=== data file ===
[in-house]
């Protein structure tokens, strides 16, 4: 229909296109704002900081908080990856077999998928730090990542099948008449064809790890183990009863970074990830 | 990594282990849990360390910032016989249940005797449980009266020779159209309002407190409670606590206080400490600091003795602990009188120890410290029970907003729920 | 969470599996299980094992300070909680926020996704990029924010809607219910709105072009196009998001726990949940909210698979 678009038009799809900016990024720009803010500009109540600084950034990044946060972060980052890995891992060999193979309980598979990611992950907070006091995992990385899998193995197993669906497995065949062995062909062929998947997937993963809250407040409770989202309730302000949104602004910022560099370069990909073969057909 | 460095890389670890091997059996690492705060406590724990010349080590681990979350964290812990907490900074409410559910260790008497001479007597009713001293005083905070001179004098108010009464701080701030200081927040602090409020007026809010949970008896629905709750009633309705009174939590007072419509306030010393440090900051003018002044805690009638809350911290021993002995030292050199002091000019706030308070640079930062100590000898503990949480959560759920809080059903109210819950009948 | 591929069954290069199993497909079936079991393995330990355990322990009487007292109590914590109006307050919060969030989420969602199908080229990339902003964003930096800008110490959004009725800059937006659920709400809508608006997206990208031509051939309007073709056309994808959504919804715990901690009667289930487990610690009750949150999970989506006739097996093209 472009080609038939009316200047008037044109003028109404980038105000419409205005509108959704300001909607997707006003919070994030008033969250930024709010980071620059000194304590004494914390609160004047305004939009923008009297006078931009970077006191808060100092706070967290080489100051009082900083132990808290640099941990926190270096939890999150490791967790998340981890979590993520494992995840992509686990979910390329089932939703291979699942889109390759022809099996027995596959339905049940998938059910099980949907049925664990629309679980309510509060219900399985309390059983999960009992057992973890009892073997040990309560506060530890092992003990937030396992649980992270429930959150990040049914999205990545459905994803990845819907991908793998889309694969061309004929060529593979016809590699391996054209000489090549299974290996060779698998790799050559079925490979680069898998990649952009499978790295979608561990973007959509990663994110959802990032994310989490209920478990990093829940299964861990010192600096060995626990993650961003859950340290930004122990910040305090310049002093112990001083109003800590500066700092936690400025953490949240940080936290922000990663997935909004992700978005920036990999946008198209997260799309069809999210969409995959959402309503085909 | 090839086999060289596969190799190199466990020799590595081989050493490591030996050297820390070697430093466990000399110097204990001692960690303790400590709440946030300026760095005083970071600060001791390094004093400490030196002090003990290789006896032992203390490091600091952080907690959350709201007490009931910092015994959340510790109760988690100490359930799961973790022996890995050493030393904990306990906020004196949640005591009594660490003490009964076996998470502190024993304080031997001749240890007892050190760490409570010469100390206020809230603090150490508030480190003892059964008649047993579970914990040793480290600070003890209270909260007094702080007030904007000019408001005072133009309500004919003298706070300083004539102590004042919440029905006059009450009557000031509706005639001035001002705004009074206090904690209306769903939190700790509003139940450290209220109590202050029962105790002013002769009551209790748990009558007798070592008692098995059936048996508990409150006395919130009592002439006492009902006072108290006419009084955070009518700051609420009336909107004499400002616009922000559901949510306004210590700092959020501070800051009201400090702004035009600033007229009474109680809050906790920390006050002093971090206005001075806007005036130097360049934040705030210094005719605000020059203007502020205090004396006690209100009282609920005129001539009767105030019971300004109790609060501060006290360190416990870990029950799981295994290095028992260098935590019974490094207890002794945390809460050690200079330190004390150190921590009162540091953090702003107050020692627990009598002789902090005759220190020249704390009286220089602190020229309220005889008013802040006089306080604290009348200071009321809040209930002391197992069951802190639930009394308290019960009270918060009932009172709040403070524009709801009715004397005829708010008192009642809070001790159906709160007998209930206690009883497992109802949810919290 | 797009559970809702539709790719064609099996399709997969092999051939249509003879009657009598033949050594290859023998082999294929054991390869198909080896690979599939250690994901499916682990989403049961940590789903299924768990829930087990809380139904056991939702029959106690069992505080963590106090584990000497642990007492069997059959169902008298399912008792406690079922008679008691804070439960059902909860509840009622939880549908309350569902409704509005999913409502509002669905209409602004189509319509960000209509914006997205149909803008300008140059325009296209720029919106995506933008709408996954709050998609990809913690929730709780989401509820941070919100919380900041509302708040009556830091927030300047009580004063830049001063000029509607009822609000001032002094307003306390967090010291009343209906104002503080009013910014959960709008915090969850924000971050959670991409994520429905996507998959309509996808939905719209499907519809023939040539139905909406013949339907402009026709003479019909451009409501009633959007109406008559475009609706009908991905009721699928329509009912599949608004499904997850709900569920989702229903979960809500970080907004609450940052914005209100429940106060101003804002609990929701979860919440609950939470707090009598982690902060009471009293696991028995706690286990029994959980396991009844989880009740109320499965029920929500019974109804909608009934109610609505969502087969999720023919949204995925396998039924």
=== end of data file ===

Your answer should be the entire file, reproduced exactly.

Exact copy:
[in-house]
């Protein structure tokens, strides 16, 4: 229909296109704002900081908080990856077999998928730090990542099948008449064809790890183990009863970074990830 | 990594282990849990360390910032016989249940005797449980009266020779159209309002407190409670606590206080400490600091003795602990009188120890410290029970907003729920 | 969470599996299980094992300070909680926020996704990029924010809607219910709105072009196009998001726990949940909210698979 678009038009799809900016990024720009803010500009109540600084950034990044946060972060980052890995891992060999193979309980598979990611992950907070006091995992990385899998193995197993669906497995065949062995062909062929998947997937993963809250407040409770989202309730302000949104602004910022560099370069990909073969057909 | 460095890389670890091997059996690492705060406590724990010349080590681990979350964290812990907490900074409410559910260790008497001479007597009713001293005083905070001179004098108010009464701080701030200081927040602090409020007026809010949970008896629905709750009633309705009174939590007072419509306030010393440090900051003018002044805690009638809350911290021993002995030292050199002091000019706030308070640079930062100590000898503990949480959560759920809080059903109210819950009948 | 591929069954290069199993497909079936079991393995330990355990322990009487007292109590914590109006307050919060969030989420969602199908080229990339902003964003930096800008110490959004009725800059937006659920709400809508608006997206990208031509051939309007073709056309994808959504919804715990901690009667289930487990610690009750949150999970989506006739097996093209 472009080609038939009316200047008037044109003028109404980038105000419409205005509108959704300001909607997707006003919070994030008033969250930024709010980071620059000194304590004494914390609160004047305004939009923008009297006078931009970077006191808060100092706070967290080489100051009082900083132990808290640099941990926190270096939890999150490791967790998340981890979590993520494992995840992509686990979910390329089932939703291979699942889109390759022809099996027995596959339905049940998938059910099980949907049925664990629309679980309510509060219900399985309390059983999960009992057992973890009892073997040990309560506060530890092992003990937030396992649980992270429930959150990040049914999205990545459905994803990845819907991908793998889309694969061309004929060529593979016809590699391996054209000489090549299974290996060779698998790799050559079925490979680069898998990649952009499978790295979608561990973007959509990663994110959802990032994310989490209920478990990093829940299964861990010192600096060995626990993650961003859950340290930004122990910040305090310049002093112990001083109003800590500066700092936690400025953490949240940080936290922000990663997935909004992700978005920036990999946008198209997260799309069809999210969409995959959402309503085909 | 090839086999060289596969190799190199466990020799590595081989050493490591030996050297820390070697430093466990000399110097204990001692960690303790400590709440946030300026760095005083970071600060001791390094004093400490030196002090003990290789006896032992203390490091600091952080907690959350709201007490009931910092015994959340510790109760988690100490359930799961973790022996890995050493030393904990306990906020004196949640005591009594660490003490009964076996998470502190024993304080031997001749240890007892050190760490409570010469100390206020809230603090150490508030480190003892059964008649047993579970914990040793480290600070003890209270909260007094702080007030904007000019408001005072133009309500004919003298706070300083004539102590004042919440029905006059009450009557000031509706005639001035001002705004009074206090904690209306769903939190700790509003139940450290209220109590202050029962105790002013002769009551209790748990009558007798070592008692098995059936048996508990409150006395919130009592002439006492009902006072108290006419009084955070009518700051609420009336909107004499400002616009922000559901949510306004210590700092959020501070800051009201400090702004035009600033007229009474109680809050906790920390006050002093971090206005001075806007005036130097360049934040705030210094005719605000020059203007502020205090004396006690209100009282609920005129001539009767105030019971300004109790609060501060006290360190416990870990029950799981295994290095028992260098935590019974490094207890002794945390809460050690200079330190004390150190921590009162540091953090702003107050020692627990009598002789902090005759220190020249704390009286220089602190020229309220005889008013802040006089306080604290009348200071009321809040209930002391197992069951802190639930009394308290019960009270918060009932009172709040403070524009709801009715004397005829708010008192009642809070001790159906709160007998209930206690009883497992109802949810919290 | 797009559970809702539709790719064609099996399709997969092999051939249509003879009657009598033949050594290859023998082999294929054991390869198909080896690979599939250690994901499916682990989403049961940590789903299924768990829930087990809380139904056991939702029959106690069992505080963590106090584990000497642990007492069997059959169902008298399912008792406690079922008679008691804070439960059902909860509840009622939880549908309350569902409704509005999913409502509002669905209409602004189509319509960000209509914006997205149909803008300008140059325009296209720029919106995506933008709408996954709050998609990809913690929730709780989401509820941070919100919380900041509302708040009556830091927030300047009580004063830049001063000029509607009822609000001032002094307003306390967090010291009343209906104002503080009013910014959960709008915090969850924000971050959670991409994520429905996507998959309509996808939905719209499907519809023939040539139905909406013949339907402009026709003479019909451009409501009633959007109406008559475009609706009908991905009721699928329509009912599949608004499904997850709900569920989702229903979960809500970080907004609450940052914005209100429940106060101003804002609990929701979860919440609950939470707090009598982690902060009471009293696991028995706690286990029994959980396991009844989880009740109320499965029920929500019974109804909608009934109610609505969502087969999720023919949204995925396998039924």